Ginger is a fiery root with rough beige skin and hard, juicy, pale yellow flesh. It can be used as a spice, fresh or dried and ground to a powder. The fresh, juicy root has a sweetly pungent taste and a perfume-like scent that makes it suitable for sweet or savoury dishes, whereas the dried ground root is much more fiery. Young ginger can also be preserved in sugar syrup or crystallised and rolled in sugar - in both cases it is then known as stem ginger. Ginger is popular in cuisines throughout Asia and Europe.
When buying fresh ginger, look for plump roots that are not wrinkled. Don't be tempted to substitute fresh ginger for ground ginger or vice versa.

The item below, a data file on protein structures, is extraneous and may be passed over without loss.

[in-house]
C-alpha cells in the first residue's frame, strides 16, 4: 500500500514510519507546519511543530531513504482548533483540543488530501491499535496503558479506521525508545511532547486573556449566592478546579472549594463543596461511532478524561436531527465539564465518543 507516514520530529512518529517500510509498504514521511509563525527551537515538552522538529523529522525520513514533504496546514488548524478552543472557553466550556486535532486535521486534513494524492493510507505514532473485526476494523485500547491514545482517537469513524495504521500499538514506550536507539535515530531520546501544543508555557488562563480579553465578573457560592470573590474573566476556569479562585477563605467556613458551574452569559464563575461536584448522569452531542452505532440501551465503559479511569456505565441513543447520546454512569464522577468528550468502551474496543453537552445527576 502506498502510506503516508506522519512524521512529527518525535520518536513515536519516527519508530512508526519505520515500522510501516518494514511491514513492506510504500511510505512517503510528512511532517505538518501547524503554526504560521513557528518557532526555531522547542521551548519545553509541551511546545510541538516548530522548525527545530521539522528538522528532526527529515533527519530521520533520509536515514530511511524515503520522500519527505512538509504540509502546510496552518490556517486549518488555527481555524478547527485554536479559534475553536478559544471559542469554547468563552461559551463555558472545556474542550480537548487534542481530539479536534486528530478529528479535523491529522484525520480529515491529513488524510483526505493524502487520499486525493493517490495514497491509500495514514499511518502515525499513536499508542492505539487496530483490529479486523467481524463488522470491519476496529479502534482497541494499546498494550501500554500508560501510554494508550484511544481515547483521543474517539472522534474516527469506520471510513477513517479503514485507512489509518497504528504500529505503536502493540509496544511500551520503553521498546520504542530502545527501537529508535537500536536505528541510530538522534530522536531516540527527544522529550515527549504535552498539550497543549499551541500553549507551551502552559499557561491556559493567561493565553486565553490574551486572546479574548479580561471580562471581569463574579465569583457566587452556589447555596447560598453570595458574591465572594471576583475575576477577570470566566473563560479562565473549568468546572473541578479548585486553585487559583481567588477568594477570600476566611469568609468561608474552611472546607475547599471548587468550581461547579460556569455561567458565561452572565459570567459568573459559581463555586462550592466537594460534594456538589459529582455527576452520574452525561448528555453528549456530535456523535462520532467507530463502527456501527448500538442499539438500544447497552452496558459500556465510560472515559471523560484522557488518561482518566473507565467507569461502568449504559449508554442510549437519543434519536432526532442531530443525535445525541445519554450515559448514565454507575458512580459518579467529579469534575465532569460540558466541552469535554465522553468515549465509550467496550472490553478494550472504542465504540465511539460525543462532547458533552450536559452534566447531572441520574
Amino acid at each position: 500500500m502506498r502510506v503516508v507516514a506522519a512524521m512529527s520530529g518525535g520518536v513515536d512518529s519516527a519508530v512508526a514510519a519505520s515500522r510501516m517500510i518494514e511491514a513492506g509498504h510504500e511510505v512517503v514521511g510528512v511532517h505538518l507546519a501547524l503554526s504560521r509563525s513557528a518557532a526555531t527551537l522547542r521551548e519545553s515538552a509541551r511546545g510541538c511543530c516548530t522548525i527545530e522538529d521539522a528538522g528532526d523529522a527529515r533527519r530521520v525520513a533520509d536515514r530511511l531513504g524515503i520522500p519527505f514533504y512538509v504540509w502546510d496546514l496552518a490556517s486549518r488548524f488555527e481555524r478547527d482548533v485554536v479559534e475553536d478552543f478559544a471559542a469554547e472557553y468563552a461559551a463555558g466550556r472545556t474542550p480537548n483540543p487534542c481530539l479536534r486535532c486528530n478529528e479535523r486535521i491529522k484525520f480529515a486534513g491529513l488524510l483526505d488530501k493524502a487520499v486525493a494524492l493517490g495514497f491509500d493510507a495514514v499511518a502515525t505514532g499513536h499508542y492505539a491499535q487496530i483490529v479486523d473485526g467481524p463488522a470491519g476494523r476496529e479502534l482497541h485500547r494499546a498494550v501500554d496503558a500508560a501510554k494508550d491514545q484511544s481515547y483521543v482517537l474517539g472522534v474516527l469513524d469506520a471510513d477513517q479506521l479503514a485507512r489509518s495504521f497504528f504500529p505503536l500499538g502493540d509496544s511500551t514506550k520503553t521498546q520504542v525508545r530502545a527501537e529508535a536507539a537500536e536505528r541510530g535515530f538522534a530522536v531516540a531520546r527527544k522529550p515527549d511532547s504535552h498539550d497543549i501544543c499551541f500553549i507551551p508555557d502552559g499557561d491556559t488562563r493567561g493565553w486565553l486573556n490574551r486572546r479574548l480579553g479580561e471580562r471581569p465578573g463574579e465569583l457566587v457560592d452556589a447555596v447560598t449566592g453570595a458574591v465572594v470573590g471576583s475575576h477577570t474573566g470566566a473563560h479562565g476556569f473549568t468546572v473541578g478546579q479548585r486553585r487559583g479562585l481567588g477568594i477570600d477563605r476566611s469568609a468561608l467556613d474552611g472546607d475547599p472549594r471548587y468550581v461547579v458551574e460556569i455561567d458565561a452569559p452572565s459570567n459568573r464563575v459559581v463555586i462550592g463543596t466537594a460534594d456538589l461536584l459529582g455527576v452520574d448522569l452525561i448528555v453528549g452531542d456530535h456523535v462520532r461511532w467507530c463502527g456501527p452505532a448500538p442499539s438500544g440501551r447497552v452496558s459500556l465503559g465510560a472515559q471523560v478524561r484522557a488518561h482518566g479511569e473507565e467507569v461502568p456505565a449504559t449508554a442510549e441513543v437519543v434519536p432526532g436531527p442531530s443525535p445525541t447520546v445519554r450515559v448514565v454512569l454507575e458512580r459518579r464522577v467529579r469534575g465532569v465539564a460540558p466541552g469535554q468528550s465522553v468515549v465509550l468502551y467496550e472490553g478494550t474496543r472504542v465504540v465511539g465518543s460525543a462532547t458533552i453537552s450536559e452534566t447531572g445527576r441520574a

Store fresh root ginger in the fridge. Ground ginger should be replaced frequently as, like other dried spices, it quickly loses its pungency when ground.
Fresh ginger can be used finely chopped, grated, crushed to give a ginger juice, or simply sliced. In South-East Asia and the Indian subcontinent, fresh ginger is frequently added to curry pastes and it is often cooked with fish dishes in China. In Europe, dried ginger is more frequently used in baking, as in the classic parkin of northern England.